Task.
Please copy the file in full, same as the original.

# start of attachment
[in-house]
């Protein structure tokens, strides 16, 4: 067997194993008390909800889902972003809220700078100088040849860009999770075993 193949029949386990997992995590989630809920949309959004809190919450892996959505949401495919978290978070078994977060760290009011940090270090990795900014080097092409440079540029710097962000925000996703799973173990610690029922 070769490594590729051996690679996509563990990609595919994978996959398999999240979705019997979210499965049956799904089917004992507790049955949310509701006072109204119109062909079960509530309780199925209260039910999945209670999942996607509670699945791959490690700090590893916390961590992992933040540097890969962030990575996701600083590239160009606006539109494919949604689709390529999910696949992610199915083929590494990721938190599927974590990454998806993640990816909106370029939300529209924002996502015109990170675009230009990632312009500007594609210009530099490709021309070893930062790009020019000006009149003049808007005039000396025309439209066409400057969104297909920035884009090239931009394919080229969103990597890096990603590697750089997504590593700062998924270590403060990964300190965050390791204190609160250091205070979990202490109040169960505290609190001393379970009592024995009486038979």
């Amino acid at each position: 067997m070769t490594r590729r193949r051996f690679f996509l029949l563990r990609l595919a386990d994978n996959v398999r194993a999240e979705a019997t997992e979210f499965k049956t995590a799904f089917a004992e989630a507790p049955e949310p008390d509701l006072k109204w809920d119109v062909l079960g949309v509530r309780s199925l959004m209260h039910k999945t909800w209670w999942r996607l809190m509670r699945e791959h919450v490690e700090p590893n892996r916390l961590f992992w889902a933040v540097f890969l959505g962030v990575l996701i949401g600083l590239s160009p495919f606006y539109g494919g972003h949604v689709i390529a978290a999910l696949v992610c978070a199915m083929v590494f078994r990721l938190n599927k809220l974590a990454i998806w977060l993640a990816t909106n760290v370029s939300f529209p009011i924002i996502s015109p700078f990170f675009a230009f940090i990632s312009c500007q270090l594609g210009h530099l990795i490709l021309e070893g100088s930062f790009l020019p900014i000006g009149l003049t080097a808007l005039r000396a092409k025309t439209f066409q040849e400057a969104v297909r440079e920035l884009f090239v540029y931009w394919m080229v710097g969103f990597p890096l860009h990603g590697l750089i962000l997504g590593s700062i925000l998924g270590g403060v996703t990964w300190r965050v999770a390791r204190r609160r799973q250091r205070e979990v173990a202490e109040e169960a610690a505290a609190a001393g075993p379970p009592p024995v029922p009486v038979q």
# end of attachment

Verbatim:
[in-house]
């Protein structure tokens, strides 16, 4: 067997194993008390909800889902972003809220700078100088040849860009999770075993 193949029949386990997992995590989630809920949309959004809190919450892996959505949401495919978290978070078994977060760290009011940090270090990795900014080097092409440079540029710097962000925000996703799973173990610690029922 070769490594590729051996690679996509563990990609595919994978996959398999999240979705019997979210499965049956799904089917004992507790049955949310509701006072109204119109062909079960509530309780199925209260039910999945209670999942996607509670699945791959490690700090590893916390961590992992933040540097890969962030990575996701600083590239160009606006539109494919949604689709390529999910696949992610199915083929590494990721938190599927974590990454998806993640990816909106370029939300529209924002996502015109990170675009230009990632312009500007594609210009530099490709021309070893930062790009020019000006009149003049808007005039000396025309439209066409400057969104297909920035884009090239931009394919080229969103990597890096990603590697750089997504590593700062998924270590403060990964300190965050390791204190609160250091205070979990202490109040169960505290609190001393379970009592024995009486038979």
């Amino acid at each position: 067997m070769t490594r590729r193949r051996f690679f996509l029949l563990r990609l595919a386990d994978n996959v398999r194993a999240e979705a019997t997992e979210f499965k049956t995590a799904f089917a004992e989630a507790p049955e949310p008390d509701l006072k109204w809920d119109v062909l079960g949309v509530r309780s199925l959004m209260h039910k999945t909800w209670w999942r996607l809190m509670r699945e791959h919450v490690e700090p590893n892996r916390l961590f992992w889902a933040v540097f890969l959505g962030v990575l996701i949401g600083l590239s160009p495919f606006y539109g494919g972003h949604v689709i390529a978290a999910l696949v992610c978070a199915m083929v590494f078994r990721l938190n599927k809220l974590a990454i998806w977060l993640a990816t909106n760290v370029s939300f529209p009011i924002i996502s015109p700078f990170f675009a230009f940090i990632s312009c500007q270090l594609g210009h530099l990795i490709l021309e070893g100088s930062f790009l020019p900014i000006g009149l003049t080097a808007l005039r000396a092409k025309t439209f066409q040849e400057a969104v297909r440079e920035l884009f090239v540029y931009w394919m080229v710097g969103f990597p890096l860009h990603g590697l750089i962000l997504g590593s700062i925000l998924g270590g403060v996703t990964w300190r965050v999770a390791r204190r609160r799973q250091r205070e979990v173990a202490e109040e169960a610690a505290a609190a001393g075993p379970p009592p024995v029922p009486v038979q």